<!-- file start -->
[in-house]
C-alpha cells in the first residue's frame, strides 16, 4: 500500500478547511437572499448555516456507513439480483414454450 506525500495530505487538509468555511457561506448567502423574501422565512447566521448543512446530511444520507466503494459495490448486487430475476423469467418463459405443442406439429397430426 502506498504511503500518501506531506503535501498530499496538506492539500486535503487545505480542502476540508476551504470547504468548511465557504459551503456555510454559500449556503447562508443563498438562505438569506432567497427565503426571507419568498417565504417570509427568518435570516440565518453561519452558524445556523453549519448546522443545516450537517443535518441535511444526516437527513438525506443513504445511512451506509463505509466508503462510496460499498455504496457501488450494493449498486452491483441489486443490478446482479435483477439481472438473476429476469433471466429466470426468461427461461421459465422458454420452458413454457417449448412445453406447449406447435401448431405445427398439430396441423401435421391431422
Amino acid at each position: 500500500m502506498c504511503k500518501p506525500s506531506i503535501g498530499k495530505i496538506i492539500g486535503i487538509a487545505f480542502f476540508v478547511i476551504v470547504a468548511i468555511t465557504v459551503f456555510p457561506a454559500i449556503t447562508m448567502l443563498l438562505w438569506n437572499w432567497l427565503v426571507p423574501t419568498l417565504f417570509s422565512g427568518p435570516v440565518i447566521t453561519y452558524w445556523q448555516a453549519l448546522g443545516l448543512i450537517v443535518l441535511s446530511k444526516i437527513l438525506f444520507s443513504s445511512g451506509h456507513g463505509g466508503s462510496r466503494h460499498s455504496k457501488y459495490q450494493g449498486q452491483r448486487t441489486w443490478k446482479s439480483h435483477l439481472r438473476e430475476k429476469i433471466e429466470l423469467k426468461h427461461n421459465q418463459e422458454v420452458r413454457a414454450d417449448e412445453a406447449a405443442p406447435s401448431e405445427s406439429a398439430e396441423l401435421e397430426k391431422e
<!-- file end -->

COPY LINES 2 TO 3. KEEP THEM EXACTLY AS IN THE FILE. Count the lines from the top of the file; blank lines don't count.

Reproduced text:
C-alpha cells in the first residue's frame, strides 16, 4: 500500500478547511437572499448555516456507513439480483414454450 506525500495530505487538509468555511457561506448567502423574501422565512447566521448543512446530511444520507466503494459495490448486487430475476423469467418463459405443442406439429397430426 502506498504511503500518501506531506503535501498530499496538506492539500486535503487545505480542502476540508476551504470547504468548511465557504459551503456555510454559500449556503447562508443563498438562505438569506432567497427565503426571507419568498417565504417570509427568518435570516440565518453561519452558524445556523453549519448546522443545516450537517443535518441535511444526516437527513438525506443513504445511512451506509463505509466508503462510496460499498455504496457501488450494493449498486452491483441489486443490478446482479435483477439481472438473476429476469433471466429466470426468461427461461421459465422458454420452458413454457417449448412445453406447449406447435401448431405445427398439430396441423401435421391431422
Amino acid at each position: 500500500m502506498c504511503k500518501p506525500s506531506i503535501g498530499k495530505i496538506i492539500g486535503i487538509a487545505f480542502f476540508v478547511i476551504v470547504a468548511i468555511t465557504v459551503f456555510p457561506a454559500i449556503t447562508m448567502l443563498l438562505w438569506n437572499w432567497l427565503v426571507p423574501t419568498l417565504f417570509s422565512g427568518p435570516v440565518i447566521t453561519y452558524w445556523q448555516a453549519l448546522g443545516l448543512i450537517v443535518l441535511s446530511k444526516i437527513l438525506f444520507s443513504s445511512g451506509h456507513g463505509g466508503s462510496r466503494h460499498s455504496k457501488y459495490q450494493g449498486q452491483r448486487t441489486w443490478k446482479s439480483h435483477l439481472r438473476e430475476k429476469i433471466e429466470l423469467k426468461h427461461n421459465q418463459e422458454v420452458r413454457a414454450d417449448e412445453a406447449a405443442p406447435s401448431e405445427s406439429a398439430e396441423l401435421e397430426k391431422e